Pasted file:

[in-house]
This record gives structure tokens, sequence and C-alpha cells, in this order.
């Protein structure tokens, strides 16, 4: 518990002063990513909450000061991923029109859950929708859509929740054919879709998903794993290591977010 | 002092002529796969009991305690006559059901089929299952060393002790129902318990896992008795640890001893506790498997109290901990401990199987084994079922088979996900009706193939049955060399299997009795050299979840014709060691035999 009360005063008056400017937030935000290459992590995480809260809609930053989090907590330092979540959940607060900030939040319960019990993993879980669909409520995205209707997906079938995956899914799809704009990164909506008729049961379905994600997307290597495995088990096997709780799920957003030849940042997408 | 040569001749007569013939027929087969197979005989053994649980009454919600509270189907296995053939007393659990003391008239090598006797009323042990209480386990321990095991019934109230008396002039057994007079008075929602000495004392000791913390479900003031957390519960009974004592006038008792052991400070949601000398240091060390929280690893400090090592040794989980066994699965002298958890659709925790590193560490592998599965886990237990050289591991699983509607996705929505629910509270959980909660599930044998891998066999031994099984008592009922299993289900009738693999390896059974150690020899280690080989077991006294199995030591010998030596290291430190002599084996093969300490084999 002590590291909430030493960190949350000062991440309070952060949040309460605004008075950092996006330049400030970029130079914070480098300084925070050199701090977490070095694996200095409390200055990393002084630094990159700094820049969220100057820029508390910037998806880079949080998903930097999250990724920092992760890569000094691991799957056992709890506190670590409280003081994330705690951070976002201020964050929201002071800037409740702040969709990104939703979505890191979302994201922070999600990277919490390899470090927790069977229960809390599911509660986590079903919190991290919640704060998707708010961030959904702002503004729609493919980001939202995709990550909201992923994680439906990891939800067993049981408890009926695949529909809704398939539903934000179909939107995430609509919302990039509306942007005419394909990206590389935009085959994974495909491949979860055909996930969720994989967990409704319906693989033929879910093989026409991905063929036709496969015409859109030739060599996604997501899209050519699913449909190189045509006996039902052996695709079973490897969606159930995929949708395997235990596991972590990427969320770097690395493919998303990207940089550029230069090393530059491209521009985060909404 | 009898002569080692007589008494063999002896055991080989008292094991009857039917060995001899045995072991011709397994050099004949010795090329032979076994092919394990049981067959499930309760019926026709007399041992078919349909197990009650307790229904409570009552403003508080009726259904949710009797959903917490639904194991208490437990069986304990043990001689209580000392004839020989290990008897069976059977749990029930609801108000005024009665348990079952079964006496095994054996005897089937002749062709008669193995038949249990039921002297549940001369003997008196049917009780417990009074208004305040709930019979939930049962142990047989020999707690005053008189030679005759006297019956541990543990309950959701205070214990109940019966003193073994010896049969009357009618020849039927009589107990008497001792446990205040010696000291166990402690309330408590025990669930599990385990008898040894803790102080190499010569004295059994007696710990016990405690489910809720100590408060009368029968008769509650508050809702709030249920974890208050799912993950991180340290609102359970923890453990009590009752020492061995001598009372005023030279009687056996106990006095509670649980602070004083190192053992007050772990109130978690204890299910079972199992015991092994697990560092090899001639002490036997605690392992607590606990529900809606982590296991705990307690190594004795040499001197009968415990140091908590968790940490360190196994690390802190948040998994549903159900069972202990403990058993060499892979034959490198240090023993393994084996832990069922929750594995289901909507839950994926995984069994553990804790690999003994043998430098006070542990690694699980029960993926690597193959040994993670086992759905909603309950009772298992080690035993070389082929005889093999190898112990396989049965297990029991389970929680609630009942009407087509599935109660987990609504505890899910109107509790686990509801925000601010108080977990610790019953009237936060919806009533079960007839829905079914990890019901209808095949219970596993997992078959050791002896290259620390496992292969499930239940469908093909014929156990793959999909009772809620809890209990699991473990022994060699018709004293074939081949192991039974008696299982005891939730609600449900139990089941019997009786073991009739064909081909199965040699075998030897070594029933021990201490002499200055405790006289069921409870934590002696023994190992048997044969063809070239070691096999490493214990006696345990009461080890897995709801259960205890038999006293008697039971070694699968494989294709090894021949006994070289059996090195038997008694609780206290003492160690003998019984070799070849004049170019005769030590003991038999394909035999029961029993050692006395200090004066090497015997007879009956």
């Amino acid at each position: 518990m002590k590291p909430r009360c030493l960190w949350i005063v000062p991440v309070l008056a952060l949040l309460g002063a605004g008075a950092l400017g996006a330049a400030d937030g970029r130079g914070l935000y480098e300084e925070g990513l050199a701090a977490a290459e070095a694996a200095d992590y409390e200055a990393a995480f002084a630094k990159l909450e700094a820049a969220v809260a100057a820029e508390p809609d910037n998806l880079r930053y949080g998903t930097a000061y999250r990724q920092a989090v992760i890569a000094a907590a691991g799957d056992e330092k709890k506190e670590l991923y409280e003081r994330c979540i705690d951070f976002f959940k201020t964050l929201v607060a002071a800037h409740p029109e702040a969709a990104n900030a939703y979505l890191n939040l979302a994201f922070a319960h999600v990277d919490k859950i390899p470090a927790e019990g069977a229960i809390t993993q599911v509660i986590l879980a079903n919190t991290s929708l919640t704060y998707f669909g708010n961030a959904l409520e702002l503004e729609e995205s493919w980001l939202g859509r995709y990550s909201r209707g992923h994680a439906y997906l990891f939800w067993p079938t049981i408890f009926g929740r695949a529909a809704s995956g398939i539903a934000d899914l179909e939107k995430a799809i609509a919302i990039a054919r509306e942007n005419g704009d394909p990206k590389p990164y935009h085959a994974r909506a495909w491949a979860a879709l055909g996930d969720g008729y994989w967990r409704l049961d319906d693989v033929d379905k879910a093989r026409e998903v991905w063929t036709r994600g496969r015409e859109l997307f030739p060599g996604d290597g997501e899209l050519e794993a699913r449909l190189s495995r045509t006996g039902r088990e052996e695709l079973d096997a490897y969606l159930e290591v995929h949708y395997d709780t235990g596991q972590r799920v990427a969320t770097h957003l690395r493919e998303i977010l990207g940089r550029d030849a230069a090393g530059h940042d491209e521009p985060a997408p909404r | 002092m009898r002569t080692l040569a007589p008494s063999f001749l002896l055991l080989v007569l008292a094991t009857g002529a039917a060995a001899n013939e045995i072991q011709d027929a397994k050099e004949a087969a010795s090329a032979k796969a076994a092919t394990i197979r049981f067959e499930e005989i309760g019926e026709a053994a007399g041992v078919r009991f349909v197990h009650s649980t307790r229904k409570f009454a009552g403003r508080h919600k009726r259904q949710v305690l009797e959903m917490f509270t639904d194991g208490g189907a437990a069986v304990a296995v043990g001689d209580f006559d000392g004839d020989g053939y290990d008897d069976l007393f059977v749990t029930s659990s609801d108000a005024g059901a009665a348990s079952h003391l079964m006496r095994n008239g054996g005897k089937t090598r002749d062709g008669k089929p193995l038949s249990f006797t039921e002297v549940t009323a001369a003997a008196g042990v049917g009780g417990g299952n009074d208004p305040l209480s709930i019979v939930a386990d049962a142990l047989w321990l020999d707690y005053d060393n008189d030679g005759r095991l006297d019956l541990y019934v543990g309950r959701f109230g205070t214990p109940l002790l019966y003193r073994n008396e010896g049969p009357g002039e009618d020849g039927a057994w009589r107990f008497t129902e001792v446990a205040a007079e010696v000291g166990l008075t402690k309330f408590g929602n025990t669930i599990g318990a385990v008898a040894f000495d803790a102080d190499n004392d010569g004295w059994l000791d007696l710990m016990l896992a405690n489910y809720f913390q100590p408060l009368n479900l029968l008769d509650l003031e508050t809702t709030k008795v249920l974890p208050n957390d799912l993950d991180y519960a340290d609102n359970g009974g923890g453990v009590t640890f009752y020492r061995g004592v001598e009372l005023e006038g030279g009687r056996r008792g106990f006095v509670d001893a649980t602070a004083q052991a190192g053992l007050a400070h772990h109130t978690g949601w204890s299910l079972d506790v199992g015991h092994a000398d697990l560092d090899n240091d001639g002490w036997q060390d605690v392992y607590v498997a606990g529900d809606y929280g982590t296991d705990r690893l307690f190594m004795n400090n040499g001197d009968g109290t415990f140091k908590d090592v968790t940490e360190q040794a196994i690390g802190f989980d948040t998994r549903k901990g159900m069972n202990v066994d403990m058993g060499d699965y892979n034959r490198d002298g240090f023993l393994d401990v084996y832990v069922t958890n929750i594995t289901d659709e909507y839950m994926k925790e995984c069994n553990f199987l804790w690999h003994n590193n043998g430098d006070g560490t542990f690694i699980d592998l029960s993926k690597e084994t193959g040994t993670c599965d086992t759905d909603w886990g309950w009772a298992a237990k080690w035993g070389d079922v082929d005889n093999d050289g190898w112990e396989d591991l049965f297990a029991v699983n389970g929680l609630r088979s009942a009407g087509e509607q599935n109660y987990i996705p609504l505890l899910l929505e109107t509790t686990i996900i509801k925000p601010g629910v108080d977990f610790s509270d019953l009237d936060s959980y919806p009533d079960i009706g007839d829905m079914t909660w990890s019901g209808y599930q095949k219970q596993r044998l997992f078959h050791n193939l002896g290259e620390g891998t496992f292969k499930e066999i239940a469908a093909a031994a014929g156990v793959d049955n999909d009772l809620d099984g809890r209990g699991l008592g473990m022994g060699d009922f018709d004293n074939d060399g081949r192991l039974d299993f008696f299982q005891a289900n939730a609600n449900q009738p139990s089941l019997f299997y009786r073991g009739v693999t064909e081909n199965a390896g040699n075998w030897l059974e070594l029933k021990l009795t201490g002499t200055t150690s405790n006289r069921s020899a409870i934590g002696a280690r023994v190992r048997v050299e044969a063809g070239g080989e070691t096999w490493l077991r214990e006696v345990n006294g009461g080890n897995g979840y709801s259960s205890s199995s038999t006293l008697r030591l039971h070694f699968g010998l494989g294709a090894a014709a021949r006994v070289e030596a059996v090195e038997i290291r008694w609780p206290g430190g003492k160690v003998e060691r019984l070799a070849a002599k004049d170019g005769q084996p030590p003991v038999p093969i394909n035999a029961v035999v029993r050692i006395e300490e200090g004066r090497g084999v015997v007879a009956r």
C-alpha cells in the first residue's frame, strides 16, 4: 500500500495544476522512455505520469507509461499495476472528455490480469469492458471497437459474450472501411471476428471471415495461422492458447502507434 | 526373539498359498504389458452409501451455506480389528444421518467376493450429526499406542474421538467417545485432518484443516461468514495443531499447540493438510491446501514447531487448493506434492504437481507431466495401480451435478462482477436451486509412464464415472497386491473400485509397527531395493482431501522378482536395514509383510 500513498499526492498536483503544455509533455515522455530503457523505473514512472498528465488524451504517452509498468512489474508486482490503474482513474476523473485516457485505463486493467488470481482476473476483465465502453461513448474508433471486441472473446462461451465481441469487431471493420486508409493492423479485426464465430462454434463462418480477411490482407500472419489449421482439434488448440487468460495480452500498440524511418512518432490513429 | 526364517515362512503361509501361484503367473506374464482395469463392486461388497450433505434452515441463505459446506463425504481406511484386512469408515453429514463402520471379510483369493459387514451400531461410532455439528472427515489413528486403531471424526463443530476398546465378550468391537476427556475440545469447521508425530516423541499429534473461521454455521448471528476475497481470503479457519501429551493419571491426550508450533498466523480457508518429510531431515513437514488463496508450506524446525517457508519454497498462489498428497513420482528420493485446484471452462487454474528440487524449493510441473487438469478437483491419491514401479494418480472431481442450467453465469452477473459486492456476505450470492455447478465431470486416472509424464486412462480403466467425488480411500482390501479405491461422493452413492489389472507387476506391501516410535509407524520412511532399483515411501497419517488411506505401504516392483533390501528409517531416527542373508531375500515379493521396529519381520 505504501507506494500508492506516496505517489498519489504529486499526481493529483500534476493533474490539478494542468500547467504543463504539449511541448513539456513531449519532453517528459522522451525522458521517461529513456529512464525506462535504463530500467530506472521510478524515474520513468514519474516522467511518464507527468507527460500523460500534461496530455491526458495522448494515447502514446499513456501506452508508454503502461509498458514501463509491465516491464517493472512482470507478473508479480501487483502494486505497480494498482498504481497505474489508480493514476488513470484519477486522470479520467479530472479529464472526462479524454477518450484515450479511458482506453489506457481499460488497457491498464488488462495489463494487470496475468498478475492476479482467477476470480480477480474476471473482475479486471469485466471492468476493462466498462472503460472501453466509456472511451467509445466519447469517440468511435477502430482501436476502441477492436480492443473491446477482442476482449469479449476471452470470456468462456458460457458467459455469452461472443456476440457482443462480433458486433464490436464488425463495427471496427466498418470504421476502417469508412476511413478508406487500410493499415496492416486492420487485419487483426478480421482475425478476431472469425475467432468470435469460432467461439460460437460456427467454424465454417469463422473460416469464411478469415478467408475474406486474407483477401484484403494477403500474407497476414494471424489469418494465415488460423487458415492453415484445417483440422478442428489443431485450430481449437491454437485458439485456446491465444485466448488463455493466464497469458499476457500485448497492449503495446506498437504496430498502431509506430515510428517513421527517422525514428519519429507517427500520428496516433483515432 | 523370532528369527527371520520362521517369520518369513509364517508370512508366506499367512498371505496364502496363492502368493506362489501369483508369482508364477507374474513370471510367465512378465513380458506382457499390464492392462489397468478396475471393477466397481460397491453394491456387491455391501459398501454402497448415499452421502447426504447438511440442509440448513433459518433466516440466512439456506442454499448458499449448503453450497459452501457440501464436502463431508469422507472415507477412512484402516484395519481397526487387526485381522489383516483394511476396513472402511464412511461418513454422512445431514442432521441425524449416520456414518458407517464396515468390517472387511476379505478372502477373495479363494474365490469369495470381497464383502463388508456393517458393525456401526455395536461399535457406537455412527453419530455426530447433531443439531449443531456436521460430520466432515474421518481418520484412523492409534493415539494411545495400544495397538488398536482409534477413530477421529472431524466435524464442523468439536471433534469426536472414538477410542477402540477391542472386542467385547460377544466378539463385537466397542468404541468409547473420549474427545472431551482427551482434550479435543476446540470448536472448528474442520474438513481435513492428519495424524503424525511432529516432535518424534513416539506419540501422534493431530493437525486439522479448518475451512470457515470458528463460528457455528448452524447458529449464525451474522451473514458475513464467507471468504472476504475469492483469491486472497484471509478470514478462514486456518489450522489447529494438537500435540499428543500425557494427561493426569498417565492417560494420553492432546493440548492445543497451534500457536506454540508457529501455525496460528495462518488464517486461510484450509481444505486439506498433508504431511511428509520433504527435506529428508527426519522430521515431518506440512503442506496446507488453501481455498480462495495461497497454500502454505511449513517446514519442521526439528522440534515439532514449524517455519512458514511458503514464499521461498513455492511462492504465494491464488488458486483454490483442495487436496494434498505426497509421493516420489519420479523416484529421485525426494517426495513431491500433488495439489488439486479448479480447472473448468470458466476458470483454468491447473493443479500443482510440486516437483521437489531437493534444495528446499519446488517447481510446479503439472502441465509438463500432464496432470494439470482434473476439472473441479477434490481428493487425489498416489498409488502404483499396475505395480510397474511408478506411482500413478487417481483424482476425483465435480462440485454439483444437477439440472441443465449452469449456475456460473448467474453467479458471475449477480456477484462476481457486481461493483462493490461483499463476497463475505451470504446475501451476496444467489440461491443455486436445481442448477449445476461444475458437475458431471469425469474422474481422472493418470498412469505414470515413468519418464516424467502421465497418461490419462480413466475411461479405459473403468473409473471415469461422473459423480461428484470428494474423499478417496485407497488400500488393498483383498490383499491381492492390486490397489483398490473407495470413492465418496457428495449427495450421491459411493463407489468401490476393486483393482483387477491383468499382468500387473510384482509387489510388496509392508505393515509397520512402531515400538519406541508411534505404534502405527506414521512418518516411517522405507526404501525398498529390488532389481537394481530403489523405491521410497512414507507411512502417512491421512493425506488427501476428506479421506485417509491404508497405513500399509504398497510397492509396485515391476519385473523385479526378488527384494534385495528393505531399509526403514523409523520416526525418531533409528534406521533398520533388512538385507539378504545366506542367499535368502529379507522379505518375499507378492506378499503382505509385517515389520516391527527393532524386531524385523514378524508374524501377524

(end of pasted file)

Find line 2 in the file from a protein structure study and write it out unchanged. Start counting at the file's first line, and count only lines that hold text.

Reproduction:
This record gives structure tokens, sequence and C-alpha cells, in this order.